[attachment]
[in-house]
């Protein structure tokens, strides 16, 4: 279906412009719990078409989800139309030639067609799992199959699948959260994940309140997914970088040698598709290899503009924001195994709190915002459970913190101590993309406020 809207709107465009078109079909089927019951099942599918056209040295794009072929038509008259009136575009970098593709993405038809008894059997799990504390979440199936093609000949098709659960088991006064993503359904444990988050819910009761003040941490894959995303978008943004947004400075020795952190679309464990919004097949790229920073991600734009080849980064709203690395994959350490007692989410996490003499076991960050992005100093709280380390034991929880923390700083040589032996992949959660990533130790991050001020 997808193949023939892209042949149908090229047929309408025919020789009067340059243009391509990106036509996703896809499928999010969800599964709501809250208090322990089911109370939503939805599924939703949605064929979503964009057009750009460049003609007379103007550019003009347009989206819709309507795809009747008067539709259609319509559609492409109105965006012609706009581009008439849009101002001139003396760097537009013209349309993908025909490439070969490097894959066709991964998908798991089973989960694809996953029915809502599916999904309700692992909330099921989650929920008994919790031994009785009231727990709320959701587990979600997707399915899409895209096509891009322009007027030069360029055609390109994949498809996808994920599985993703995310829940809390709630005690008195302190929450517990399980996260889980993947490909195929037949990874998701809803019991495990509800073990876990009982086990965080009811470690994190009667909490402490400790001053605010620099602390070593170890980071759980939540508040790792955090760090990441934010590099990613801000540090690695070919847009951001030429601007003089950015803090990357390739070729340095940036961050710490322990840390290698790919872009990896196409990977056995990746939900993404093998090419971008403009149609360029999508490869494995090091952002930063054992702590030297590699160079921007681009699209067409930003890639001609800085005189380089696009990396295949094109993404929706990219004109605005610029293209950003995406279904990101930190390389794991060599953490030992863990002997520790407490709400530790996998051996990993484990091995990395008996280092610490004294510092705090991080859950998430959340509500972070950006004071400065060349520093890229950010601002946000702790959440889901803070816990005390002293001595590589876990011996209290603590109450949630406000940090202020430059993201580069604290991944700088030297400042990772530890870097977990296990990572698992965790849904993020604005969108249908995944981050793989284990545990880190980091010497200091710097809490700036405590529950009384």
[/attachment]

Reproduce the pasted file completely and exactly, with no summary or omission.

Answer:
[in-house]
């Protein structure tokens, strides 16, 4: 279906412009719990078409989800139309030639067609799992199959699948959260994940309140997914970088040698598709290899503009924001195994709190915002459970913190101590993309406020 809207709107465009078109079909089927019951099942599918056209040295794009072929038509008259009136575009970098593709993405038809008894059997799990504390979440199936093609000949098709659960088991006064993503359904444990988050819910009761003040941490894959995303978008943004947004400075020795952190679309464990919004097949790229920073991600734009080849980064709203690395994959350490007692989410996490003499076991960050992005100093709280380390034991929880923390700083040589032996992949959660990533130790991050001020 997808193949023939892209042949149908090229047929309408025919020789009067340059243009391509990106036509996703896809499928999010969800599964709501809250208090322990089911109370939503939805599924939703949605064929979503964009057009750009460049003609007379103007550019003009347009989206819709309507795809009747008067539709259609319509559609492409109105965006012609706009581009008439849009101002001139003396760097537009013209349309993908025909490439070969490097894959066709991964998908798991089973989960694809996953029915809502599916999904309700692992909330099921989650929920008994919790031994009785009231727990709320959701587990979600997707399915899409895209096509891009322009007027030069360029055609390109994949498809996808994920599985993703995310829940809390709630005690008195302190929450517990399980996260889980993947490909195929037949990874998701809803019991495990509800073990876990009982086990965080009811470690994190009667909490402490400790001053605010620099602390070593170890980071759980939540508040790792955090760090990441934010590099990613801000540090690695070919847009951001030429601007003089950015803090990357390739070729340095940036961050710490322990840390290698790919872009990896196409990977056995990746939900993404093998090419971008403009149609360029999508490869494995090091952002930063054992702590030297590699160079921007681009699209067409930003890639001609800085005189380089696009990396295949094109993404929706990219004109605005610029293209950003995406279904990101930190390389794991060599953490030992863990002997520790407490709400530790996998051996990993484990091995990395008996280092610490004294510092705090991080859950998430959340509500972070950006004071400065060349520093890229950010601002946000702790959440889901803070816990005390002293001595590589876990011996209290603590109450949630406000940090202020430059993201580069604290991944700088030297400042990772530890870097977990296990990572698992965790849904993020604005969108249908995944981050793989284990545990880190980091010497200091710097809490700036405590529950009384």